I was clawing around the basement today looking for a couple of pieces of music when a stack of photos from 1999 at KU caught my eye. I’ll share some this week.
I bless you this day for the rain that is falling from the skies, and for the nurture that your nature provides this parched earth. I thank you for the smell and scent of rain, for the dark of clouds, and the clap of thunder. I truly do.
Now, would you please send Samson the Feist a chill pill? This poor canine likes not the clap of thunder, or the sound of rainfall since thunder might also be attendant.
In any case, thank you!
I have this afternoon completed the typesetting and editing of all six pages of my “Forest Park” Preces and Responses, according to the Book of Common Prayer, Rite I. This setting is for my friends and colleagues in the Choir of The Church of Saint Michael and Saint George.
My shoulders are tired, and I could keep fiddling, but I must set these down and move on. And truth be told, finishing . . . being done . . . feels good for the mind and soul.
Here’s a teaser of one of the responses:
My next project is a setting of Sara Teasdale texts for baritone and oboe. I’ll be premiering these myself in December as part of a faculty composers’ concert at Webster University.
But first . . . a study-abroad proposal is due this week, and that gets my attention first.
I know this mass setting so well that I usually sing it without much thought, but today in service I found myself really engaged in the notes as well as the words.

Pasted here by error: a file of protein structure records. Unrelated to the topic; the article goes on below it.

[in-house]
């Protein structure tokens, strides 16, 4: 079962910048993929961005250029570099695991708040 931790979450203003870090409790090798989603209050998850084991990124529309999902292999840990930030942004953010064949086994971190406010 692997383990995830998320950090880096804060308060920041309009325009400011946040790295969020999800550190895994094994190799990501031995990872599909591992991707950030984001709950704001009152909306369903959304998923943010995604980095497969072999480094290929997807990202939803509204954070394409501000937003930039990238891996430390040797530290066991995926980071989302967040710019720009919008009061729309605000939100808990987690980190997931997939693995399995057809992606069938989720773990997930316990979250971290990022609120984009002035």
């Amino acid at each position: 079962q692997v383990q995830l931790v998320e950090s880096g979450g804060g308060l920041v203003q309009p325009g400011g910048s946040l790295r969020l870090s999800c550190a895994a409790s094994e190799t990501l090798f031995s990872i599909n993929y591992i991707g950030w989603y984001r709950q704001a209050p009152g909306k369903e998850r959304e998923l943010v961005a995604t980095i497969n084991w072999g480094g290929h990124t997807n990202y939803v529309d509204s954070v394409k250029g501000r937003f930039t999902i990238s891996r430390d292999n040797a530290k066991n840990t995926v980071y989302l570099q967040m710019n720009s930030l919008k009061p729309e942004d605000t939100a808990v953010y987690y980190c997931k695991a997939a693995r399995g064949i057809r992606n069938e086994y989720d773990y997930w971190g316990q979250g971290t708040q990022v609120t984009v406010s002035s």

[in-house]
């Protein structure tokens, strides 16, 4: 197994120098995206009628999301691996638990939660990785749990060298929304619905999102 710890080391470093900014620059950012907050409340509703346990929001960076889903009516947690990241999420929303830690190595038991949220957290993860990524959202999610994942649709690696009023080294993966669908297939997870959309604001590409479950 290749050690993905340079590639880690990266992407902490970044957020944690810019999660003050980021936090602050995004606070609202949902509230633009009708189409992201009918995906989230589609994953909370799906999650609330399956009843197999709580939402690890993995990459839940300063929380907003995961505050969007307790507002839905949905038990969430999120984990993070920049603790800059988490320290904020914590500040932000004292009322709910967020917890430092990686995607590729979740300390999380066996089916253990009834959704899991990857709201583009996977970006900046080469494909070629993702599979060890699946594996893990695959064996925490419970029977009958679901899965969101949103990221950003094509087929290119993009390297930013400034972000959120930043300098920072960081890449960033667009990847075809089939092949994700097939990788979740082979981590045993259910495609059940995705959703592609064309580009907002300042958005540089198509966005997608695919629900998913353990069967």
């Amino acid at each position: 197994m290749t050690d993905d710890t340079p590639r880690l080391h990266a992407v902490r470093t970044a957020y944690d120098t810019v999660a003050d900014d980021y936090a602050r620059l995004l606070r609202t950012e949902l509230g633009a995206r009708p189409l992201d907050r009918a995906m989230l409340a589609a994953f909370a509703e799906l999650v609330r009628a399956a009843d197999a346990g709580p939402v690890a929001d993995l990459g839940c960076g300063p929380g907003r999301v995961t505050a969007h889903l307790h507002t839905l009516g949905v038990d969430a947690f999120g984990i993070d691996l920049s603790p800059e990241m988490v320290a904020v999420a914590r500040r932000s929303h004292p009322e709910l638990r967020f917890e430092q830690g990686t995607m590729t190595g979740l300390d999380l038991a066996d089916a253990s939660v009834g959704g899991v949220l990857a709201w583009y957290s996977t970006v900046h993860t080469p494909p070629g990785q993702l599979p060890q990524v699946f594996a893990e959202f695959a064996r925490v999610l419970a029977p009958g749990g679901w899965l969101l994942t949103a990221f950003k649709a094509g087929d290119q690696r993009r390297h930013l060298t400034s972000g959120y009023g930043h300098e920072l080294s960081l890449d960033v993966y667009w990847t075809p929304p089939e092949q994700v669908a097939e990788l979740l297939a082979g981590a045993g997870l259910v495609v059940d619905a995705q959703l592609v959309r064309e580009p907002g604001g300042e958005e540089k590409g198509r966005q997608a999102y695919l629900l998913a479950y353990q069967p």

Some years back, in 2000, on my first visit to Toronto with my friend Ken, we sought out Healey Willian’s old parish and paid homage to this giant of Anglican music. I’ve programmed his works since then, and of course have sung them in concert and in services.
God bless Healey Willan.
[From the OUP website: Healey Willan (1880-1968)
Healey Willan was a Anglo-Canadian organist and composer. He was born in Balham, London and emigrated to Canada in 1913 to become the head of the theory department at the Canadian Conservatory of Music (now the Royal Conservatory of Music) in Toronto. In addition, he took the post of organist and choirmaster at Saint Paul’s Church, later working at St. Mary Magdalene in Toronto until his death in 1968. In 1956 he received the Lambeth Doctorate from the Archbishop of Canterbury, and became one of the first members of the Order of Canada in 1967.]
Here’s the Santus from his aforementioned Mass setting: